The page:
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Find more Scaring Up YA
Our recent partnership with the Summer Scares reading program has made us more excited than ever to help librarians make full use of their horror collections. With that in mind, I decided to sneak over to the adult section and (with some guidance from Susan Maguire) find a selection of recent horror novels that teen readers will die for the chance to read.
Angel of the Underground. By David Andreas. 2018. Akashic, $17.95 (9781617756351).
When a series of grisly murders occurs at the Hartman Catholic Group Home, 15-year-old Robin is rehoused with the decidedly off-kilter Grantham family. Hand to older teens with a penchant for character-driven horror and dysfunctional families.
Bite. By K. S. Merbeth. 2016. Orbit, $9.99 (9780316308700).
In a postnuclear, apocalyptic world, Kid, a teenage girl, falls in with a gang and embarks on a Mad Max–style adventure through a hostile landscape in which cannibalism is a real survival option. Filled with dark humor and wit, this story puts the idea of “good guys” to the test.
Blood Sugar. By Daniel Kraus. 2019. Hard Case Crime, $9.95 (9781789091939).
Couched within this twisted Halloween revenge tale is a downright tender alternative-family story of three young misfits and the pathetic adult sicko they rally behind—think Weetzie Bat gone seriously noir. Coming-of-age themes tiptoe through the cutting-edge horror and stylistic innovation.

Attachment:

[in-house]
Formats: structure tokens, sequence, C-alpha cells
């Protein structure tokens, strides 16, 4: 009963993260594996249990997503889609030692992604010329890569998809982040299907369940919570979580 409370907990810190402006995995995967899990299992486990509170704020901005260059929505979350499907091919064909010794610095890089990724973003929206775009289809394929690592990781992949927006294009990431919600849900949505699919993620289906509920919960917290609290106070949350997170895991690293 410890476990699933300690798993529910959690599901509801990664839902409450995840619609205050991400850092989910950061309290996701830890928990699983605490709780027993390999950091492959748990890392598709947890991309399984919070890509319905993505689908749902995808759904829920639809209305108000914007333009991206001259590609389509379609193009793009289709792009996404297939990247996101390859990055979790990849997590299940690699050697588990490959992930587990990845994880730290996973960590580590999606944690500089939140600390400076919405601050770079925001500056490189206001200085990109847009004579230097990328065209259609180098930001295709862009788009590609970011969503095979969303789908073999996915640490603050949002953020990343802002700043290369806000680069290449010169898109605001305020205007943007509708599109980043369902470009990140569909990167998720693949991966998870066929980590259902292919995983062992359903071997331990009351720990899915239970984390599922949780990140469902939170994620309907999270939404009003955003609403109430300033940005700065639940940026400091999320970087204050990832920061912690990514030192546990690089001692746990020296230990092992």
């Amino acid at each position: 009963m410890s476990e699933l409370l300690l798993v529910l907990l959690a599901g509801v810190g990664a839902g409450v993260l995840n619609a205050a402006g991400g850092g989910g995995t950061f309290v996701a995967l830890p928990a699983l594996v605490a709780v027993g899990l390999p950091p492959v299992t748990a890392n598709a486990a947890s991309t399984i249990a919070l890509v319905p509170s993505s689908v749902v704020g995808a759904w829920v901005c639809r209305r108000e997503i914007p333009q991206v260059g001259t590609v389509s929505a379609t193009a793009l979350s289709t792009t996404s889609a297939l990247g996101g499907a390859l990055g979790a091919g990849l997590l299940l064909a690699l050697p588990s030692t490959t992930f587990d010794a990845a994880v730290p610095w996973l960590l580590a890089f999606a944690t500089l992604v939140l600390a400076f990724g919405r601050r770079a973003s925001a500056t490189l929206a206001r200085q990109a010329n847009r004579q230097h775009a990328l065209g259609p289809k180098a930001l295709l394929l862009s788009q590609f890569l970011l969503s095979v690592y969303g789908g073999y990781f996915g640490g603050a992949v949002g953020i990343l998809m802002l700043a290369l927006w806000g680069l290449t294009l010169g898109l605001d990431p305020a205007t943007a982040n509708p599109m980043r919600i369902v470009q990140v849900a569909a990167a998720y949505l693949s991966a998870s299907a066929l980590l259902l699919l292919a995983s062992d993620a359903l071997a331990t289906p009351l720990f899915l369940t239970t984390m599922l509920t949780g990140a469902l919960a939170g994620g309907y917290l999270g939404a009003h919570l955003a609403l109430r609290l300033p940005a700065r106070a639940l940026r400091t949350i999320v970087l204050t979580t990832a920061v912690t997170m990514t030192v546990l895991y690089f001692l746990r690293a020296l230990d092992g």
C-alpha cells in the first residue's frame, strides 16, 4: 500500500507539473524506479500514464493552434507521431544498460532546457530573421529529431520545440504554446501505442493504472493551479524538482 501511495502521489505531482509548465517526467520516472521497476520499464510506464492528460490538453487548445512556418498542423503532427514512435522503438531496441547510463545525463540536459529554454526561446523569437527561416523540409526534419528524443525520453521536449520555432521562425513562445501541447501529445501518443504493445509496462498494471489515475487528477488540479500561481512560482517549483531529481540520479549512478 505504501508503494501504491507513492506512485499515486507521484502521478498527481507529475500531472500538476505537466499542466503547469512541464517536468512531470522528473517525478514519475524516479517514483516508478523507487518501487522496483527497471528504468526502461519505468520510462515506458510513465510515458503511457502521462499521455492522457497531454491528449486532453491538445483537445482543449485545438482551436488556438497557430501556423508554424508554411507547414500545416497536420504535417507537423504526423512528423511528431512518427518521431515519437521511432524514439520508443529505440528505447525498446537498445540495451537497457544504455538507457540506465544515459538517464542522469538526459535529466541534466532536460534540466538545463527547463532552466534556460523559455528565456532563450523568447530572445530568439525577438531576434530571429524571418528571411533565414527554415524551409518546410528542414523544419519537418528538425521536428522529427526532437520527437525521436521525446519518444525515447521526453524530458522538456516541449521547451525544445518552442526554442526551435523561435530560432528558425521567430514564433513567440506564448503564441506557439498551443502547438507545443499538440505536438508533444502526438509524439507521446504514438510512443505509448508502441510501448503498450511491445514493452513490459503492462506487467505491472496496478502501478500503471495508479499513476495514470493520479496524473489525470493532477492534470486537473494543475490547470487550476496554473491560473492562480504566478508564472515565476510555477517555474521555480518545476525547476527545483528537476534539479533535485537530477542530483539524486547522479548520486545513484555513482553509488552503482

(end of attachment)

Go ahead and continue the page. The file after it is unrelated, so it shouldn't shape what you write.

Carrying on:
Children of the Dark. By Jonathan Janz. 2016. Sinister Grin, $16 (9781944044145).
A teen baseball star in small-town Indiana leads his community into a battle against a recently awoken ancient evil and a terrifying serial killer. Old-school horror sensibilities satisfyingly bring to mind Stand by Me by way of Something Wicked This Way Comes. Hand to the Stephen King crowd.
The Children of Red Peak. By Craig DiLouie. 2020. Redhook, $16.99 (9780316428132).
Teens will be fascinated by this story of a religious cult and an incident of mass suicide, as told through the recollections of its few surviving members, all of whom were tweens and teens at the time.
The Dead Girls Club. By Damien Angelica Walters. 2019. Crooked Lane, $26.99 (9781643851631).
As children, Heather and her friend Becca would get together with other kids and talk about serial killers and other morbid things, but when Becca suddenly dies, the Dead Girls Club loses its appeal. Memories of this and the mysterious “Red Lady” begin plaguing the now-adult Heather, unraveling her sanity and bringing serious Fear Street vibes.
The Deep. By Alma Katsu. 2020. Putnam, $27 (9780525537908).
Katsu puts a supernatural spin on the sinking of sister ships Titanic (1912) and Britannic (1916), tying them together through a shared (and very unlucky) passenger: young Irish maid Annie Hebbley.
Echoes: The Saga Anthology of Ghost Stories. Ed. by Ellen Datlow. 2019. Saga, $32.99 (9781534413467).
These twenty-first-century ghost stories, as complicated and varied as our times, are a great choice for YA readers, since many of the stories feature teens or adults reflecting on their adolescence.
The Ghost Tree. By Christina Henry. 2020. Berkley, $16 (9780451492302).
The peace and prosperity of Smiths Hollow are kept by the yearly sacrifice of a town daughter—but something has changed. A mesmerizing curse, racial bigotry, and coming-of-age angst make for a bizarre tale of horror.